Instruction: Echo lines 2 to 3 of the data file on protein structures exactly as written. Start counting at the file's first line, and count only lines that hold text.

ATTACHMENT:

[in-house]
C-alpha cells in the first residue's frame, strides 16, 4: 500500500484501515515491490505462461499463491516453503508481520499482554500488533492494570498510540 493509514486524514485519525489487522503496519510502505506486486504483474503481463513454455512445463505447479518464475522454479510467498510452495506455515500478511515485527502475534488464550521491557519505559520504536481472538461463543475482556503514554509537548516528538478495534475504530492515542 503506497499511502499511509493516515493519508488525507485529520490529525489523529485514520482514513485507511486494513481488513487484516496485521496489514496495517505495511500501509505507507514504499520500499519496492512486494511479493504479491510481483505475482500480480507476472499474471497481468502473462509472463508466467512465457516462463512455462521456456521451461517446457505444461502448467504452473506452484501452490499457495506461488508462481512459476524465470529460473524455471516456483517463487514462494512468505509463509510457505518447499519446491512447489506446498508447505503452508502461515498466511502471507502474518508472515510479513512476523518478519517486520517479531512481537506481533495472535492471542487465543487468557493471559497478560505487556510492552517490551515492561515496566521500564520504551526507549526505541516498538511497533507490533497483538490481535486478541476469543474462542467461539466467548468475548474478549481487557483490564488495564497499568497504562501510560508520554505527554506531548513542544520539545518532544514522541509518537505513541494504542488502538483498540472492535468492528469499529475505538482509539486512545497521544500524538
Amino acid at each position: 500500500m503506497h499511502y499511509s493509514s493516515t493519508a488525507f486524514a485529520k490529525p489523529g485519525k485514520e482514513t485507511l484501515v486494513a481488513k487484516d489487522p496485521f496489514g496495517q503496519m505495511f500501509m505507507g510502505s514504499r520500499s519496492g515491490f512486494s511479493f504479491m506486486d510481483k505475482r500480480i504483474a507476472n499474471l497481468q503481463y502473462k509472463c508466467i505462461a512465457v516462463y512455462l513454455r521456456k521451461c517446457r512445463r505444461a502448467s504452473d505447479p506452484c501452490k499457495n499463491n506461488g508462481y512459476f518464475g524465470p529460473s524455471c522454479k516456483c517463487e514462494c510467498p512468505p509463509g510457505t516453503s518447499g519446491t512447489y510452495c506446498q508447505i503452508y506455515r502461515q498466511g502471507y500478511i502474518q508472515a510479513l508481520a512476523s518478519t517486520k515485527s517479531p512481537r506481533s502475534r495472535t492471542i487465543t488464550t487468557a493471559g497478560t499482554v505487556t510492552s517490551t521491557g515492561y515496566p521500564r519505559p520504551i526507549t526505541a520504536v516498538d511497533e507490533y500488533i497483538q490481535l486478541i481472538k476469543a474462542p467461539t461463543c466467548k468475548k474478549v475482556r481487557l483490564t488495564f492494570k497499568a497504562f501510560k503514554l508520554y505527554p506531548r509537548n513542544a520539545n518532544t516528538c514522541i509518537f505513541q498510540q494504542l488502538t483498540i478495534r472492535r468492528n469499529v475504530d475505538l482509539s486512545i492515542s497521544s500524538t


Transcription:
C-alpha cells in the first residue's frame, strides 16, 4: 500500500484501515515491490505462461499463491516453503508481520499482554500488533492494570498510540 493509514486524514485519525489487522503496519510502505506486486504483474503481463513454455512445463505447479518464475522454479510467498510452495506455515500478511515485527502475534488464550521491557519505559520504536481472538461463543475482556503514554509537548516528538478495534475504530492515542 503506497499511502499511509493516515493519508488525507485529520490529525489523529485514520482514513485507511486494513481488513487484516496485521496489514496495517505495511500501509505507507514504499520500499519496492512486494511479493504479491510481483505475482500480480507476472499474471497481468502473462509472463508466467512465457516462463512455462521456456521451461517446457505444461502448467504452473506452484501452490499457495506461488508462481512459476524465470529460473524455471516456483517463487514462494512468505509463509510457505518447499519446491512447489506446498508447505503452508502461515498466511502471507502474518508472515510479513512476523518478519517486520517479531512481537506481533495472535492471542487465543487468557493471559497478560505487556510492552517490551515492561515496566521500564520504551526507549526505541516498538511497533507490533497483538490481535486478541476469543474462542467461539466467548468475548474478549481487557483490564488495564497499568497504562501510560508520554505527554506531548513542544520539545518532544514522541509518537505513541494504542488502538483498540472492535468492528469499529475505538482509539486512545497521544500524538
Amino acid at each position: 500500500m503506497h499511502y499511509s493509514s493516515t493519508a488525507f486524514a485529520k490529525p489523529g485519525k485514520e482514513t485507511l484501515v486494513a481488513k487484516d489487522p496485521f496489514g496495517q503496519m505495511f500501509m505507507g510502505s514504499r520500499s519496492g515491490f512486494s511479493f504479491m506486486d510481483k505475482r500480480i504483474a507476472n499474471l497481468q503481463y502473462k509472463c508466467i505462461a512465457v516462463y512455462l513454455r521456456k521451461c517446457r512445463r505444461a502448467s504452473d505447479p506452484c501452490k499457495n499463491n506461488g508462481y512459476f518464475g524465470p529460473s524455471c522454479k516456483c517463487e514462494c510467498p512468505p509463509g510457505t516453503s518447499g519446491t512447489y510452495c506446498q508447505i503452508y506455515r502461515q498466511g502471507y500478511i502474518q508472515a510479513l508481520a512476523s518478519t517486520k515485527s517479531p512481537r506481533s502475534r495472535t492471542i487465543t488464550t487468557a493471559g497478560t499482554v505487556t510492552s517490551t521491557g515492561y515496566p521500564r519505559p520504551i526507549t526505541a520504536v516498538d511497533e507490533y500488533i497483538q490481535l486478541i481472538k476469543a474462542p467461539t461463543c466467548k468475548k474478549v475482556r481487557l483490564t488495564f492494570k497499568a497504562f501510560k503514554l508520554y505527554p506531548r509537548n513542544a520539545n518532544t516528538c514522541i509518537f505513541q498510540q494504542l488502538t483498540i478495534r472492535r468492528n469499529v475504530d475505538l482509539s486512545i492515542s497521544s500524538t